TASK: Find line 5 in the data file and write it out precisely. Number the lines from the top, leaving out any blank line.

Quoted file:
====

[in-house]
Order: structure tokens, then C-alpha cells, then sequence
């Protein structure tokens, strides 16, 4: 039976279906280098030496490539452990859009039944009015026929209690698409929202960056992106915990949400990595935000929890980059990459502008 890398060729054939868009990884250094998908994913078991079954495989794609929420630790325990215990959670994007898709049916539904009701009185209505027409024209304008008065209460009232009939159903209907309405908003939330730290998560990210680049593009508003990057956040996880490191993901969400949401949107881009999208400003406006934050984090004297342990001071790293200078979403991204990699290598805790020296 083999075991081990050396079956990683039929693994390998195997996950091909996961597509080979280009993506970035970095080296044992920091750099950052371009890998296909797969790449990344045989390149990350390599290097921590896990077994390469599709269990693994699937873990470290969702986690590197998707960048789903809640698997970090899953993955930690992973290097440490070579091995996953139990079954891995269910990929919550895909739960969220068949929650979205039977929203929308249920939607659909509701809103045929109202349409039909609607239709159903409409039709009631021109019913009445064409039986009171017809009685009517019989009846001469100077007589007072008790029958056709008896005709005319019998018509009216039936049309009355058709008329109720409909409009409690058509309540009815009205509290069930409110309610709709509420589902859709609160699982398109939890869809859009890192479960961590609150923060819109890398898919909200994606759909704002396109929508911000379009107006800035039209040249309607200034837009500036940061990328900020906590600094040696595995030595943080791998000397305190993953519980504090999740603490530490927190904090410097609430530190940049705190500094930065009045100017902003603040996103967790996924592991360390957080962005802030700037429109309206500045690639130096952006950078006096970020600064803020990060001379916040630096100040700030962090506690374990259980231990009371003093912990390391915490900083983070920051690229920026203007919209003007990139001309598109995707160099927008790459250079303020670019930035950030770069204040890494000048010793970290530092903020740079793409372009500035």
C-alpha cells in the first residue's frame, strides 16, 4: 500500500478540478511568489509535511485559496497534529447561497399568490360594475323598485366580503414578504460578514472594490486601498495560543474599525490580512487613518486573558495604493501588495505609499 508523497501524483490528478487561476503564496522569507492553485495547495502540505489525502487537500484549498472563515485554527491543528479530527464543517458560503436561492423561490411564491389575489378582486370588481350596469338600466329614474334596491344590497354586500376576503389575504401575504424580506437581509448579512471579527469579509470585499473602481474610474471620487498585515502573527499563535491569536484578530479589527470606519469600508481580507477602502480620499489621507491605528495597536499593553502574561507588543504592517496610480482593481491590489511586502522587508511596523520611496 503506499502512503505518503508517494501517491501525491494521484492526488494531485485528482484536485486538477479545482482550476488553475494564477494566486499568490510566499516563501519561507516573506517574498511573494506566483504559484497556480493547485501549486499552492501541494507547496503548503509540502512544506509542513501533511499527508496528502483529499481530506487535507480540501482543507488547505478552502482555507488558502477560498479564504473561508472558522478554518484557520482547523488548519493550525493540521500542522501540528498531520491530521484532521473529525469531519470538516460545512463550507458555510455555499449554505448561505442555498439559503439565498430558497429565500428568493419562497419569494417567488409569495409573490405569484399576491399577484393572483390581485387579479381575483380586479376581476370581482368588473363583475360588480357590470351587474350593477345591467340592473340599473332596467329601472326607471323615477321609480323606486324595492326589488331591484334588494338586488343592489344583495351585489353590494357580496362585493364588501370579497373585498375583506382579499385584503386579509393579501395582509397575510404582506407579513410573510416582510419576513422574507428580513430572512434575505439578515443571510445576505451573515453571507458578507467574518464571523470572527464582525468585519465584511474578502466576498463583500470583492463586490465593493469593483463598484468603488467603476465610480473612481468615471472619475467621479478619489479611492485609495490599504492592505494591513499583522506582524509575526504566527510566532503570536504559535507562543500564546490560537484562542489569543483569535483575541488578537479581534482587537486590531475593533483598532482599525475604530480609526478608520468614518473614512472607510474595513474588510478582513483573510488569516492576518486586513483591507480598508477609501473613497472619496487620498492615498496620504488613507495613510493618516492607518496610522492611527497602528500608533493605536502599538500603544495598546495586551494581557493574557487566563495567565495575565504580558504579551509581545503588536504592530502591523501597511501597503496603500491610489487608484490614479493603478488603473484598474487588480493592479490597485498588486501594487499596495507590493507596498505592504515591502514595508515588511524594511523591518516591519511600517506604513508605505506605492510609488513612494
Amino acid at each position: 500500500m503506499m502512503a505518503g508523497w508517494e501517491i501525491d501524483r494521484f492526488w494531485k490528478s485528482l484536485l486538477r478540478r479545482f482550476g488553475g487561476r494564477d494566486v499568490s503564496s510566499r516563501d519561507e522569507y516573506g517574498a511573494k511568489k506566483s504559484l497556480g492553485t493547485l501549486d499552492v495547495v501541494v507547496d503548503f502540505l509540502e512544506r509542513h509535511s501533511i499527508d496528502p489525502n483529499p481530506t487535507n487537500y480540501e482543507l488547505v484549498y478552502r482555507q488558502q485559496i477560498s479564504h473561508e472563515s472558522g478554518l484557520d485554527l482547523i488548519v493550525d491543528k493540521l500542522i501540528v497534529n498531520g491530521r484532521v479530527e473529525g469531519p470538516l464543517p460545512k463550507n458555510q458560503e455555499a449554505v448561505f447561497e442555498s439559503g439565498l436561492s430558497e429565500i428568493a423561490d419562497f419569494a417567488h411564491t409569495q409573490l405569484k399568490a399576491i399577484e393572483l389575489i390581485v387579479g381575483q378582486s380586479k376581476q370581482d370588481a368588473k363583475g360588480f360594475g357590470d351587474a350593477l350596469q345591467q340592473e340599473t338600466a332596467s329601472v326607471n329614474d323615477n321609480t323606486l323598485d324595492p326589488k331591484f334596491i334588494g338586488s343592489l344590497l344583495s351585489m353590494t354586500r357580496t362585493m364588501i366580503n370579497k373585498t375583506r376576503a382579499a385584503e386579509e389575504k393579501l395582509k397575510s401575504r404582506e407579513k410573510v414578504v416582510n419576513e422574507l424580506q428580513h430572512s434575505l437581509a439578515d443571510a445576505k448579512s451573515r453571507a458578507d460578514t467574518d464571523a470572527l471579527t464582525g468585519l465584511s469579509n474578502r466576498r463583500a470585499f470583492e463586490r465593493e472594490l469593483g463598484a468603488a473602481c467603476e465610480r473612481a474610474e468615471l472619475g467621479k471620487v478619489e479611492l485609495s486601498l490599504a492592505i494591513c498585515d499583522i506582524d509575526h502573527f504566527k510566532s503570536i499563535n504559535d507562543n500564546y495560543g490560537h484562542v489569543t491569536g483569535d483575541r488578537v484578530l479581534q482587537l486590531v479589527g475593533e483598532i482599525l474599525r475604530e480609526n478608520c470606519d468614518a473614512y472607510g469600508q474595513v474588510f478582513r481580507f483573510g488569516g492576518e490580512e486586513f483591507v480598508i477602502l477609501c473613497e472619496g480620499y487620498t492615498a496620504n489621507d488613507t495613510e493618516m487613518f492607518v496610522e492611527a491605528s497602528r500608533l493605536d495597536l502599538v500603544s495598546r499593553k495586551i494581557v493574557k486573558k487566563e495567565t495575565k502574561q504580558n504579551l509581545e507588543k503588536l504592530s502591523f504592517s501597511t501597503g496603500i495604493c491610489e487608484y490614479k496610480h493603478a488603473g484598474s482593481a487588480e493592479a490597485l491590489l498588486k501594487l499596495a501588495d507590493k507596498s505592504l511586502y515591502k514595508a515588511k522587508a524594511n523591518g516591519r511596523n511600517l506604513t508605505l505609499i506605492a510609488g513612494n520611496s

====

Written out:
Amino acid at each position: 500500500m503506499m502512503a505518503g508523497w508517494e501517491i501525491d501524483r494521484f492526488w494531485k490528478s485528482l484536485l486538477r478540478r479545482f482550476g488553475g487561476r494564477d494566486v499568490s503564496s510566499r516563501d519561507e522569507y516573506g517574498a511573494k511568489k506566483s504559484l497556480g492553485t493547485l501549486d499552492v495547495v501541494v507547496d503548503f502540505l509540502e512544506r509542513h509535511s501533511i499527508d496528502p489525502n483529499p481530506t487535507n487537500y480540501e482543507l488547505v484549498y478552502r482555507q488558502q485559496i477560498s479564504h473561508e472563515s472558522g478554518l484557520d485554527l482547523i488548519v493550525d491543528k493540521l500542522i501540528v497534529n498531520g491530521r484532521v479530527e473529525g469531519p470538516l464543517p460545512k463550507n458555510q458560503e455555499a449554505v448561505f447561497e442555498s439559503g439565498l436561492s430558497e429565500i428568493a423561490d419562497f419569494a417567488h411564491t409569495q409573490l405569484k399568490a399576491i399577484e393572483l389575489i390581485v387579479g381575483q378582486s380586479k376581476q370581482d370588481a368588473k363583475g360588480f360594475g357590470d351587474a350593477l350596469q345591467q340592473e340599473t338600466a332596467s329601472v326607471n329614474d323615477n321609480t323606486l323598485d324595492p326589488k331591484f334596491i334588494g338586488s343592489l344590497l344583495s351585489m353590494t354586500r357580496t362585493m364588501i366580503n370579497k373585498t375583506r376576503a382579499a385584503e386579509e389575504k393579501l395582509k397575510s401575504r404582506e407579513k410573510v414578504v416582510n419576513e422574507l424580506q428580513h430572512s434575505l437581509a439578515d443571510a445576505k448579512s451573515r453571507a458578507d460578514t467574518d464571523a470572527l471579527t464582525g468585519l465584511s469579509n474578502r466576498r463583500a470585499f470583492e463586490r465593493e472594490l469593483g463598484a468603488a473602481c467603476e465610480r473612481a474610474e468615471l472619475g467621479k471620487v478619489e479611492l485609495s486601498l490599504a492592505i494591513c498585515d499583522i506582524d509575526h502573527f504566527k510566532s503570536i499563535n504559535d507562543n500564546y495560543g490560537h484562542v489569543t491569536g483569535d483575541r488578537v484578530l479581534q482587537l486590531v479589527g475593533e483598532i482599525l474599525r475604530e480609526n478608520c470606519d468614518a473614512y472607510g469600508q474595513v474588510f478582513r481580507f483573510g488569516g492576518e490580512e486586513f483591507v480598508i477602502l477609501c473613497e472619496g480620499y487620498t492615498a496620504n489621507d488613507t495613510e493618516m487613518f492607518v496610522e492611527a491605528s497602528r500608533l493605536d495597536l502599538v500603544s495598546r499593553k495586551i494581557v493574557k486573558k487566563e495567565t495575565k502574561q504580558n504579551l509581545e507588543k503588536l504592530s502591523f504592517s501597511t501597503g496603500i495604493c491610489e487608484y490614479k496610480h493603478a488603473g484598474s482593481a487588480e493592479a490597485l491590489l498588486k501594487l499596495a501588495d507590493k507596498s505592504l511586502y515591502k514595508a515588511k522587508a524594511n523591518g516591519r511596523n511600517l506604513t508605505l505609499i506605492a510609488g513612494n520611496s